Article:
A dangerous form of bone cancer is often being misdiagnosed by GPs as growing pains, a charity has warned.
Just 42% of people who develop osteosarcoma, which mostly affects children and young adults, will survive for five years after diagnosis, the Bone Cancer Research Trust (BCRT) said.
The charity has called for faster X-ray referrals by GPs after a report found survival rates for primary bone cancer have remained unchanged for the past 25 years.
The report, from the National Cancer Intelligence Network, found that while five-year survival rates for almost all forms of cancer have improved in England between 1985 and 2009, there has been no improvement in the survival statistics for primary bone cancer.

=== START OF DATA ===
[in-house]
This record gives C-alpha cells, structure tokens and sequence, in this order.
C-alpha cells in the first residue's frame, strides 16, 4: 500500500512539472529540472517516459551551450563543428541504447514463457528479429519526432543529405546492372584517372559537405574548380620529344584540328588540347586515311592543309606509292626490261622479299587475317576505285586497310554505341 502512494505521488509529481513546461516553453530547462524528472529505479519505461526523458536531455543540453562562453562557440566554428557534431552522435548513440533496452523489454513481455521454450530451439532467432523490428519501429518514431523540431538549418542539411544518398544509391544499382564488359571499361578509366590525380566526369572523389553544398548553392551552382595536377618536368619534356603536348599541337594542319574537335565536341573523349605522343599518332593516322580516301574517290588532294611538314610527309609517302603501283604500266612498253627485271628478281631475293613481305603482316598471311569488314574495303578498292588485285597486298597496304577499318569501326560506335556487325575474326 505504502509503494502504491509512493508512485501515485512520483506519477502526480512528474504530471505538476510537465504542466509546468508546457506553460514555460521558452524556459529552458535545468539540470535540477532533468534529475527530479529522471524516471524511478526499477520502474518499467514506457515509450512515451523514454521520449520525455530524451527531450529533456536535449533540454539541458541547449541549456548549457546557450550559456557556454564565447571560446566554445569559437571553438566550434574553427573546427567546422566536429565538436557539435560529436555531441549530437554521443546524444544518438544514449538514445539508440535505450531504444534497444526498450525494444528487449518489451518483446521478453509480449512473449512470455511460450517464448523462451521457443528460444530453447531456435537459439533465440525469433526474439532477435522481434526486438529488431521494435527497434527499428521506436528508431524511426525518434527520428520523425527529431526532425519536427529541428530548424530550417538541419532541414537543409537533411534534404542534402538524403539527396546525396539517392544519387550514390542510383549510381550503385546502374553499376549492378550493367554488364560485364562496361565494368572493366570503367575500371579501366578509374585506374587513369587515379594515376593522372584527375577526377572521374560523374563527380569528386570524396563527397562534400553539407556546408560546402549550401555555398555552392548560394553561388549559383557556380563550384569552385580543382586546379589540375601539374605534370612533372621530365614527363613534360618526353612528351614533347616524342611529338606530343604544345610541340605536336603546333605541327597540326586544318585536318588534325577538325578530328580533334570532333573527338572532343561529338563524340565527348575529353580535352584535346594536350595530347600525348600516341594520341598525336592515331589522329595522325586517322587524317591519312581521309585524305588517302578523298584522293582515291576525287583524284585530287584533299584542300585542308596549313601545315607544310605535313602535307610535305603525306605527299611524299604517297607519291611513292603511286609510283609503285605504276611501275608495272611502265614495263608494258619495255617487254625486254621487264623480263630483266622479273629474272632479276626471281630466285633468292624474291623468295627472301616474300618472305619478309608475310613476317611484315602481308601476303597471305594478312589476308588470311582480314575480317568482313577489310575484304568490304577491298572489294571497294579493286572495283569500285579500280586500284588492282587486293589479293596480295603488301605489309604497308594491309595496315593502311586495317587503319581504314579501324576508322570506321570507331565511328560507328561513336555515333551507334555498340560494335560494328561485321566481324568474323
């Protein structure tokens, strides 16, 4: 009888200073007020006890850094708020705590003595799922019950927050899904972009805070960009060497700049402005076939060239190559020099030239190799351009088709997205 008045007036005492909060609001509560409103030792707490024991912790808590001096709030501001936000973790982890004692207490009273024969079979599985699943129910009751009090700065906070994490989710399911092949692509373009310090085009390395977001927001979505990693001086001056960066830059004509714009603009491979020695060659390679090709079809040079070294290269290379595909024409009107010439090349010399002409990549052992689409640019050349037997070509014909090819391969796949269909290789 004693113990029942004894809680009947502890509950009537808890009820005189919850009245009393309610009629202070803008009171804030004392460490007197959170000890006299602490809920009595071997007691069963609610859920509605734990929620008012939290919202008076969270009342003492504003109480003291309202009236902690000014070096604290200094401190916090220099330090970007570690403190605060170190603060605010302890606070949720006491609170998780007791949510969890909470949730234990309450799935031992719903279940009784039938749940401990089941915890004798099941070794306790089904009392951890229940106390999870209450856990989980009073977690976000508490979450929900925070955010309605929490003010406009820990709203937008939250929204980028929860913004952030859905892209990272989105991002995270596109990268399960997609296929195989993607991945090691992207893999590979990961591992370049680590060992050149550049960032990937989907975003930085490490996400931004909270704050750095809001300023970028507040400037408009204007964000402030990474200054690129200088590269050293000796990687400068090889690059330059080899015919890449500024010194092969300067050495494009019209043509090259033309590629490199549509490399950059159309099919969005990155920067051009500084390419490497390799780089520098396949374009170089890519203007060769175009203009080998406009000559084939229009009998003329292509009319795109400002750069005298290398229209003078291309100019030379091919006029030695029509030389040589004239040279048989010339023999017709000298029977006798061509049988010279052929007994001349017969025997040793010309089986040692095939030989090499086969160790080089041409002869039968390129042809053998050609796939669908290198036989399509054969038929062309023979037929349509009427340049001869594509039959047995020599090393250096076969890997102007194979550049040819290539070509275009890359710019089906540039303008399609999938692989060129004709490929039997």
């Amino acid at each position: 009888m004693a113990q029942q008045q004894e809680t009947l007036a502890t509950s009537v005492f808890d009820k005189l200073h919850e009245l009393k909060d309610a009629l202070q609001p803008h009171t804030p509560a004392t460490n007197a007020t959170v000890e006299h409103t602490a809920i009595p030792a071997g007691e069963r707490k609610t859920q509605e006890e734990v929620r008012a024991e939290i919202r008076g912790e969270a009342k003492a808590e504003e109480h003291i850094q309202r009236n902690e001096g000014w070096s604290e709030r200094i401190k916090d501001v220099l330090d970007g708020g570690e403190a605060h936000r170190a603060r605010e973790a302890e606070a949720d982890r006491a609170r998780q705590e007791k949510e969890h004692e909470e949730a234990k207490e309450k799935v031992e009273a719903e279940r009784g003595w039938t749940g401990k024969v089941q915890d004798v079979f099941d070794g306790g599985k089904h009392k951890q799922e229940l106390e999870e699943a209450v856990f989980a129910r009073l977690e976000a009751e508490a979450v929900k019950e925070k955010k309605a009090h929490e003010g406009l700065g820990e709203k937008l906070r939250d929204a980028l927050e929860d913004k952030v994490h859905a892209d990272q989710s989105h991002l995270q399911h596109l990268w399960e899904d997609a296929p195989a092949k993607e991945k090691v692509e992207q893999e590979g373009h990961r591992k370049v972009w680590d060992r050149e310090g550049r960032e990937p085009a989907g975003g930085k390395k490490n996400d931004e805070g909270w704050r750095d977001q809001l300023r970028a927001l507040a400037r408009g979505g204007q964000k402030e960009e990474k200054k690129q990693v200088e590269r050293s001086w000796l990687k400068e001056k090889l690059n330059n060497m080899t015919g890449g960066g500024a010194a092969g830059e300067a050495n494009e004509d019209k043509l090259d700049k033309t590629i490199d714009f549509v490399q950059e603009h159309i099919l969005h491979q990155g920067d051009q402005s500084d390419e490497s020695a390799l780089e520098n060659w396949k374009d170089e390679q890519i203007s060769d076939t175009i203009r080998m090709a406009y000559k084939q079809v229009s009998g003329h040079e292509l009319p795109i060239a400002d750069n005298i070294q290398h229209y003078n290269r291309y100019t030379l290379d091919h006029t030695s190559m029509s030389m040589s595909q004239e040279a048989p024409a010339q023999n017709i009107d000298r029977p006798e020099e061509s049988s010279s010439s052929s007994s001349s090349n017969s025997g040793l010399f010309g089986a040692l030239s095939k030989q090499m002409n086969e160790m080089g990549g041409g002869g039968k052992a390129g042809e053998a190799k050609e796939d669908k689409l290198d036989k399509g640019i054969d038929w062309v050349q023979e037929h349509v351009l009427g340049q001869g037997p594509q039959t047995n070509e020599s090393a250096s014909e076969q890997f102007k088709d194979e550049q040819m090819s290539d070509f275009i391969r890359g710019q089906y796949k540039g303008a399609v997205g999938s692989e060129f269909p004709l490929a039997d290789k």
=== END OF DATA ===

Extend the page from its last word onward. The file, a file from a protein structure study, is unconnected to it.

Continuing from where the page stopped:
Dr Harriet Unsworth, information and research officer at the BCRT, said: “Primary bone cancer symptoms can include painful bones or swollen joints, and this can easily be misdiagnosed by GPs as a sporting injury or growing pains.
“Many children and young adults have had to make several visits to their GP over many months before they are finally sent for an X-ray, or referred to a specialist.
“That can have a huge impact on their chances of survival.
“There is clearly a need to improve GPs’ awareness of primary bone cancer so that a quicker diagnosis can be made.
“Faster diagnosis and new treatment options have boosted the survival chances of people with many of the more common forms of cancer. We need to urgently address the imbalance here and find ways to improve primary bone cancer patients’ chances of survival.”
The charity said that 500 people in the UK are diagnosed with primary bone cancer each year.
The disease affects mainly the arms and legs, but also the skull, pelvis and spine.